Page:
Tom Horn: Old West Detective, Or Paid Assassin?

Oh Tom Horn, what will we do with you? Cowboy, Army scout, Apache translator, miner, "horse breaker" and hunter of cattle rustlers, Rough Rider packer in Cuba, sharpshooter, detective, assassin-turned-wrongfully accused murderer, and of course, Japanese leather apparel brand (per Tom Horn). Giddy up!

Only one of those claims to fame is false (hint: It's the last one). Yes, Tom Horn is definitely one of the more interesting, weird, and eclectic Renaissance men of the "Old West," or "Wild West," the period of time from which Annie Oakley, Buffalo Bill, Billy the Kid, and all other manner of marksmen, outlaws, and vigilantes sprang forth around the mid-to-late 1800s in the U.S., west of the Mississippi.

Tom Horn, though, stands out from the pack. Born in 1860, he was a complex person and self-made adventurer who, as History Net describes, left home at 14 years old with a gun, dog, $11, and an enormous chip on his shoulder. Horn's father had beaten a sense of sulky, low self-worth into him (literally), and as a result, Horn was at times savage and heartless, attracted to extreme situations, and prone to bragging. At one point later in life he said of his employer's restrictions to not stray from a homestead's road, "I wouldn't allow 15 of the worst men in the world to tell me that. I am at liberty to go where I please in the country. I wouldn't stand for anybody to tell me anything of that kind."      

A horseback riding, violent polyglot and 'King of the Cowboys'

Horn's path from runaway child to convicted murderer centered around two things: his gun (symbol of power) and his horse (symbol of freedom). Horn, who immortalized himself in his posthumously-published autobiography (1904) that he wrote on death row in 1903, Life of Tom Horn: Government Scout and Interpreter, bounced between odd jobs his entire life, reportedly murdering 17 people before being arrested in 1902 for the murder of 14-year-old Willie Nickell near Iron Mountain, Wyoming.

Horn, a 6-foot tall, 200+ pound guy in an era of 5-foot-6-inch men, was "not the type of man one liked to argue with," as the Sheriff of Gunnison County once said. As a teenager Horn set out from Missouri and made it through Kansas all the way to Sante Fe. He worked on the railroad for 26 days for $21, as a mail driver for $50 a month and "use of a rifle," a cattle wrangler in Arizona for $75 a month, and was ultimately hired as an Apache translator by Al Sieber, Chief of Scouts for the Army, who went on to call Horn "King of the Cowboys," per Goodreads. Horn also spoke German and Spanish, no doubt thanks to growing up in a bilingual family and community.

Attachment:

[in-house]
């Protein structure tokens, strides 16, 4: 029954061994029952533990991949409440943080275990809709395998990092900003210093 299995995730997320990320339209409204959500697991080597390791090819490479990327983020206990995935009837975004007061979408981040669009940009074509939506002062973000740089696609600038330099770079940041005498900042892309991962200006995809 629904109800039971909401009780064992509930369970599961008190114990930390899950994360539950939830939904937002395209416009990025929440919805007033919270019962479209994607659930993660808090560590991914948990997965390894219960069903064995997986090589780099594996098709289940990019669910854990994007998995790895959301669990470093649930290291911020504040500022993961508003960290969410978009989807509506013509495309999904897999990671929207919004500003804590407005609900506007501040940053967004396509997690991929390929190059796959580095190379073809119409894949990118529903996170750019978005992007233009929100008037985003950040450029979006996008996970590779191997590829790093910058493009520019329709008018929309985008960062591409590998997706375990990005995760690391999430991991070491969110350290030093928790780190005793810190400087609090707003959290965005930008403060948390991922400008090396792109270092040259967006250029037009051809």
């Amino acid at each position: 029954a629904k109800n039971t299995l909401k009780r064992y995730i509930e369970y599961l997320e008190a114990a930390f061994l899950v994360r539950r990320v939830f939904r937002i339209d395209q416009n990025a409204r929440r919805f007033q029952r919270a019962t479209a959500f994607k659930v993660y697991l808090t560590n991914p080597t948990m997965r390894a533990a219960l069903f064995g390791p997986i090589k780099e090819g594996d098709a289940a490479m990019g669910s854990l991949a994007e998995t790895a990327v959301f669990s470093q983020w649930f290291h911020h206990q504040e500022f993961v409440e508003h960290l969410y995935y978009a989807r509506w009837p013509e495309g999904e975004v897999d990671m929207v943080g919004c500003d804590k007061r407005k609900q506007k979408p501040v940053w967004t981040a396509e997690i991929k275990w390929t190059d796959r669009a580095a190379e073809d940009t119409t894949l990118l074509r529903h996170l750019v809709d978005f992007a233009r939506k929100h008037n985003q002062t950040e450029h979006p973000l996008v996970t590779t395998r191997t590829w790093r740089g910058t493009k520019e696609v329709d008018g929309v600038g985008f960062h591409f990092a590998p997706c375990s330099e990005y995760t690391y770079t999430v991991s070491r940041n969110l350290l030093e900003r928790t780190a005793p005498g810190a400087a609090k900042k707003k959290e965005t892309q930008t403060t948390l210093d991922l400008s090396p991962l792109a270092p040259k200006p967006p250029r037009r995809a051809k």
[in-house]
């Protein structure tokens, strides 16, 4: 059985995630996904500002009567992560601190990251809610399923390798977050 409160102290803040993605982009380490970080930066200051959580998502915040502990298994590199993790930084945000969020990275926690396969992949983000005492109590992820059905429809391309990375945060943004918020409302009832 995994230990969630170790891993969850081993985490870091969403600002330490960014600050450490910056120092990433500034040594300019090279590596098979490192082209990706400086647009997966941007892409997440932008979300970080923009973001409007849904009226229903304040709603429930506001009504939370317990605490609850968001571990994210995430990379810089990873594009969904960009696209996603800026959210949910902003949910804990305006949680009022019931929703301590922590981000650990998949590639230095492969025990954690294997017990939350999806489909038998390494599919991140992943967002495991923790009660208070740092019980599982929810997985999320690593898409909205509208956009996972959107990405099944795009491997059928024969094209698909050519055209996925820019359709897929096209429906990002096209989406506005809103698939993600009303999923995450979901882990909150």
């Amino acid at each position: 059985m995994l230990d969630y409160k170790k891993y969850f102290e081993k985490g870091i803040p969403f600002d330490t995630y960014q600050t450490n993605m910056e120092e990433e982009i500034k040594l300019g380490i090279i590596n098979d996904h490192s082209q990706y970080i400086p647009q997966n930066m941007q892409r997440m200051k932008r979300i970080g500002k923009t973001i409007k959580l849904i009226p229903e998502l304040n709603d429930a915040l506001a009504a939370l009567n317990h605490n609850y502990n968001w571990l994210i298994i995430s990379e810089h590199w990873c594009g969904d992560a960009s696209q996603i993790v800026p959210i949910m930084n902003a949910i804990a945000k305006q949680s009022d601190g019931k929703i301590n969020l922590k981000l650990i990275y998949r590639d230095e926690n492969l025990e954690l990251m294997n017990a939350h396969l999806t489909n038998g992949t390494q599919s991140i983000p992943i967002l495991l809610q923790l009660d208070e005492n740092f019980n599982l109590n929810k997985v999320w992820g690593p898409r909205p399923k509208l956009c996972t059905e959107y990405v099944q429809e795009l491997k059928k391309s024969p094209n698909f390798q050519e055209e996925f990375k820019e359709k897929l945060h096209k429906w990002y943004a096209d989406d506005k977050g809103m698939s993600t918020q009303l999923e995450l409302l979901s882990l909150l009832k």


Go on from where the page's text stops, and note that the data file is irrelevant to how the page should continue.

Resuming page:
As soon as Horn accepted a job with the Pinkerton National Detective Agency in Colorado in 1891, his fateful path of violence apprehending horse and cattle thieves, train robbers, and murderers began.

Executed after a drunken confession

Through the 1890s Horn grew to have a dual reputation: a "gentleman who was true to his word," and a brutal pursuer of justice. In his own words, though, per WyoHistory, he was merely a "detective." He patrolled the frontier and worked on the range checking cattle, liaising between competing ranchers, and chasing criminals, often stretching the legal boundaries of his role to do so. When apprehending the Fred Langhoff gang in November 1893, eyewitness Gus Rosentreter said that one man threatened Horn with a butcher knife. Horn replied by saying, "Drop that knife or I'll put a bullet through your heart."

Horn's ego, unfailing marksmanship, and, yes, love of alcohol — a fact that he left out of his autobiography — would come back to haunt him when he was accused of murdering a 14-year old boy, Willie Nickel. At the time, Horn went on 10-day patrols within nothing but "bacon and dried bread," and stopped at ranches only three times along the way. His pseudo-outlaw status had grown, and his employer was starting to doubt his methods.

Without warning, Horn left to pursue a job offer in Montana. Nickel's body was discovered, and Horn was hunted down. Drunk, he "confessed" to the crime, saying, "best shot that I ever made and the dirtiest trick I ever done," and was hanged, based on this alone, in Cheyenne, Wyoming, in 1903. To this day, it's still unclear whether or not he did it.